There are only two ends—two destinations—that exist: destruction and glory. There is no place in between, just as there is no middle ground on this earth. You are either for or against Christ both in time and for eternity. The end result when you reject the Lord is eternal destruction and death in Hell.
If only this thought would be foremost in everybody’s mind. Our behavior in the present reflects the future with so many other things. For example, if you know that nachos give you heartburn and will keep you awake through the night, you most certainly avoid them as a late night snack. If you’re allergic to cats you’re not going to cuddle up with one as you read a book. The future directs our present.
How terribly sad it is that such concerns are taken for the body but not for the soul! The Lord Jesus felt this sadness in our second Scripture reading as He looked upon Jerusalem and said, “How often I wanted to gather your children together, as a hen gathers her chicks under her wings, but you were not willing!” [v.34] In our text Paul speaks of the enemies of the cross of Christ and says, “I .. now tell you even weeping, that they are enemies of the cross of Christ.” [v.18] There are many tragedies and brutalities on this earth but nothing holds a candle to someone losing his faith or rejecting the Gospel message from the outset. That is not a fate that we would wish even on our worst enemy.
But what joy there is to consider the destination of one whose hope is in Christ. The believer’s body will be transformed into a glorious body. We may say with Paul, “Our citizenship is in Heaven!” [v.20] We’re just visiting this earth. We’re pilgrims and strangers here. Heaven is our home. Don’t worry about getting attached to it. This world—even your body—is merely temporary housing.
What a blessing to consider the great lengths that Jesus went to obtain that citizenship for us! Thousands upon thousands of people wish to come to America, but it’s somewhat of an exclusive arrangement to legally become a citizen—even more so to become a citizen of heaven. This was something that Jesus procured for us with His own life. He was willing and able to become the ultimate sacrifice on the cross thereby clearing the way for us to go to Heaven by giving us His own righteousness in exchange for our sin. He was stricken, smitten, and afflicted and we are the recipients of no affliction, but rather the great gift of forgiveness and life everlasting. As a citizen of Heaven your paperwork isn’t going to get lost. Your passport will not be rejected. Even now God knows you as a citizen waiting to come home.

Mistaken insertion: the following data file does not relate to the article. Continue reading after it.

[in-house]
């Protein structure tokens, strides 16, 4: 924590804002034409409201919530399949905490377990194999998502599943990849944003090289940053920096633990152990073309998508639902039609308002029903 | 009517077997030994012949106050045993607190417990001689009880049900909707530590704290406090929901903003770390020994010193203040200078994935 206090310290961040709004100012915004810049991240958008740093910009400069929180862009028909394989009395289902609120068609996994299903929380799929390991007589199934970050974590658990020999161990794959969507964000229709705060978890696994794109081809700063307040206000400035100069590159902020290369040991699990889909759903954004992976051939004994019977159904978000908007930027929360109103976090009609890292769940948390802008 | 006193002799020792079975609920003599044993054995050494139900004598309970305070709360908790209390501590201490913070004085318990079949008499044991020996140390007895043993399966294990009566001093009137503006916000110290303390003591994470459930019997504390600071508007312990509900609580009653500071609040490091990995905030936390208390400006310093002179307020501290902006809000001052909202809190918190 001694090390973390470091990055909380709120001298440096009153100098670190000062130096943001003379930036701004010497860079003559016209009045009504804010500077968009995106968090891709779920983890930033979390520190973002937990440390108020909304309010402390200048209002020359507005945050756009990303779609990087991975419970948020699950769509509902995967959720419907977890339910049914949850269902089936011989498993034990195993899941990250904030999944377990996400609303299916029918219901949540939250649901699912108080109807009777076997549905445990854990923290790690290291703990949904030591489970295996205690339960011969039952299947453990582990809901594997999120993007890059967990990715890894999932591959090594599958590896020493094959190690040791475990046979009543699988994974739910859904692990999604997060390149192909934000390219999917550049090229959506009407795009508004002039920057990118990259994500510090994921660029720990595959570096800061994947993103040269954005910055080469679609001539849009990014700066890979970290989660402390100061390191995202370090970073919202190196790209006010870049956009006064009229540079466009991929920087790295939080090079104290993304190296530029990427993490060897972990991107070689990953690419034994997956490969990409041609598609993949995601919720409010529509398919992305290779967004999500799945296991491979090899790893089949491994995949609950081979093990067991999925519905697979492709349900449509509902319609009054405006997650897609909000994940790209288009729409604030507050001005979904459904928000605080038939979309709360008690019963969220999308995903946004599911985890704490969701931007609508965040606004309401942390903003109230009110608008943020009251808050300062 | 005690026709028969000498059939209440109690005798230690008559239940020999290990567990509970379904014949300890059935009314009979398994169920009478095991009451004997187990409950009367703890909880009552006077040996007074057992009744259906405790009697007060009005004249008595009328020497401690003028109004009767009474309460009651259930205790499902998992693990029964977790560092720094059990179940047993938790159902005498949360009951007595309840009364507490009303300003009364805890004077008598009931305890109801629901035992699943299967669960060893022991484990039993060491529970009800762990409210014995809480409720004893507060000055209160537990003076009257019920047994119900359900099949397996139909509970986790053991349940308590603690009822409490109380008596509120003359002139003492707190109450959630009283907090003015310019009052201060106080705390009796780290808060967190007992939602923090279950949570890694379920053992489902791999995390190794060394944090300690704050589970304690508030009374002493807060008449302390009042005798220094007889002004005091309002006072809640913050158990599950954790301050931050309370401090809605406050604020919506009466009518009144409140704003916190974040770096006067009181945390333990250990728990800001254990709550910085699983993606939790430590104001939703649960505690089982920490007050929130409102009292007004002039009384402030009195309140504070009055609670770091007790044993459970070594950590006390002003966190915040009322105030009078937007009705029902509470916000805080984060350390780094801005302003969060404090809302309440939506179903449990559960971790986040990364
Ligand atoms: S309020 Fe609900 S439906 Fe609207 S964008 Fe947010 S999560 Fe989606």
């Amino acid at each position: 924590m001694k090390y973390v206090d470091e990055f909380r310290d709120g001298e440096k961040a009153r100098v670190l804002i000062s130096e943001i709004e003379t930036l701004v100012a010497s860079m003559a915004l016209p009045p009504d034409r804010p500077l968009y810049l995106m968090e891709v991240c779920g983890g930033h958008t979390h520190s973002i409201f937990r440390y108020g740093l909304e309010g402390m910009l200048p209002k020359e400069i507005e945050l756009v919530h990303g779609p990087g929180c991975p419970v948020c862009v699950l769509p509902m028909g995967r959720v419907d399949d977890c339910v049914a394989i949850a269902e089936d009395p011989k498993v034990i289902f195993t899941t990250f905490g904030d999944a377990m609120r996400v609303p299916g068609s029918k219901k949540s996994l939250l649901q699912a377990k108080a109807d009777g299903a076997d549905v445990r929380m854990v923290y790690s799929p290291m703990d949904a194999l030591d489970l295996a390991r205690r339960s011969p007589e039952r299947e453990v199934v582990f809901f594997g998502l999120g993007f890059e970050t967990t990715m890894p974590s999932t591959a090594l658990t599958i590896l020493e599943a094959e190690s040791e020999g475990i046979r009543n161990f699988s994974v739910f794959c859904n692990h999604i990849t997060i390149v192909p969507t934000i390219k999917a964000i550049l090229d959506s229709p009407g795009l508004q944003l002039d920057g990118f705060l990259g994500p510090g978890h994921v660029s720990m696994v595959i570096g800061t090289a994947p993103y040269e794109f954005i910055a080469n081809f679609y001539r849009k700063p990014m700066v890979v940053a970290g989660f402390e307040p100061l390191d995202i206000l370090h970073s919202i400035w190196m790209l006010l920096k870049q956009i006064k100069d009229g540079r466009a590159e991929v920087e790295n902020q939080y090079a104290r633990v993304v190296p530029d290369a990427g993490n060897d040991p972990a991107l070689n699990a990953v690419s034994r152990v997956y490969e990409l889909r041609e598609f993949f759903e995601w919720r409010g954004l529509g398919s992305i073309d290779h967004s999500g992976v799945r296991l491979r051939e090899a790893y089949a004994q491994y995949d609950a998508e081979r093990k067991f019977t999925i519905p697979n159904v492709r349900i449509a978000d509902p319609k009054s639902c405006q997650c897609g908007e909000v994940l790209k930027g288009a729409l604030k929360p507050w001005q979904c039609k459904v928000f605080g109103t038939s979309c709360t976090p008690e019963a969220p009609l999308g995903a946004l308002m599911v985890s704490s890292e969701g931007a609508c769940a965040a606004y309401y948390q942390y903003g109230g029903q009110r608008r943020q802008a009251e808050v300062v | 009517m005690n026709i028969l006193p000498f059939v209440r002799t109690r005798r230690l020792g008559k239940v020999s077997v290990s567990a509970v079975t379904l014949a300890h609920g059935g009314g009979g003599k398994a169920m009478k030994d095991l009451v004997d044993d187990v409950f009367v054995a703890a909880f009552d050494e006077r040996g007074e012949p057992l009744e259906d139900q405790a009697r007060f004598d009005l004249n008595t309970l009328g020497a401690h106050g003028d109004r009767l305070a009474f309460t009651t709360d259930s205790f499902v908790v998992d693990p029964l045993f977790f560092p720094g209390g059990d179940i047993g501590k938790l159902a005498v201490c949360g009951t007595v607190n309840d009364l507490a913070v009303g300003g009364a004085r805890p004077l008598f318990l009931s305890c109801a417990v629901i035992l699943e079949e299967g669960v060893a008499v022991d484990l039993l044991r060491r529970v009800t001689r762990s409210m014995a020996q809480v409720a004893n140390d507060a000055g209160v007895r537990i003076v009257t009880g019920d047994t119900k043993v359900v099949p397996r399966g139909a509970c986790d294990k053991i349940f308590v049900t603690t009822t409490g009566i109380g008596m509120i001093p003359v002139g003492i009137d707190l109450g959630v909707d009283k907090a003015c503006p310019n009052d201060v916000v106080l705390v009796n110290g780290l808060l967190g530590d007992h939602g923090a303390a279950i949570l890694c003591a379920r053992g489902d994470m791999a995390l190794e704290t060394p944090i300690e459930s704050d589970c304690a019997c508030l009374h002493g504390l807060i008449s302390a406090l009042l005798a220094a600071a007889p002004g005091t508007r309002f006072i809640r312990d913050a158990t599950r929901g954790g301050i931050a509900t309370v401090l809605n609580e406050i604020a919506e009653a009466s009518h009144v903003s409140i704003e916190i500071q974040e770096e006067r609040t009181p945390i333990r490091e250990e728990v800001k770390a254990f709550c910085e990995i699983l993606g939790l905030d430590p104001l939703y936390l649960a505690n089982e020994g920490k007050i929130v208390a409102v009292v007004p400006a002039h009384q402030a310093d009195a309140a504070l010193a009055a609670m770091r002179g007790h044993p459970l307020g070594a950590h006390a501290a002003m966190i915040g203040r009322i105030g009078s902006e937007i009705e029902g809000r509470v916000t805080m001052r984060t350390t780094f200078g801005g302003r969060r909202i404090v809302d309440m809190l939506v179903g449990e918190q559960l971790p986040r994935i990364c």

As a citizen of Heaven keep in mind this intertwining of your destination and your path and your pattern. The walk of the enemies of the cross of Christ leads to destruction. It goes directly opposite and directly contrary to everything that Jesus stands for. You are walking away from Him and Heaven when your god is your belly, your glory is in your shame, and your mind is set on earthly things. It would be as if you said you were going east and started driving west.
For your own sake and by the power of the Spirit through the Gospel, “Stand fast in the Lord.” [v.1] Realize that your soul is at stake and cling to your Savior and His Word. Walk in your Savior’s footsteps as a citizen of Heaven. This should be of utmost importance to us so that we are not careless with our salvation but value it as the treasure that it is.
For the sake of those around you set a pattern of godly living. There is not one of us that lives in a vacuum. Everything that we do and say is going to affect those around us either positively or negatively. Just as I inadvertently followed those on the wrong road in Waukesha and then had others follow me, you and I are going to lead people whether we know it or not.
In this vein I now implore you to value the souls of your fellow Christians We have members here who have not been in church or communed for years. It’s a crisis that I as your pastor am working on and that the elders will be addressing as well, but more need to be involved for the sake of those who are straying. People are walking off the path with no one reaching out to stop them.
Things will not get better without an effort. If you know of somebody who needs spiritual help go to that person. Call him. Stop in to see him. Try to get to the root of the problem and do not hesitate. I implore everyone to get involved, not so our attendance figures go up, or things look better, but because souls are at stake. Make yourself the pattern and the example of Christian love and concern. If you don’t do it, who will?
A person’s pattern, path, and destination are intertwined. Let us then as citizens of Heaven walk as such and stand fast in the Lord, for Jesus’ sake. Amen.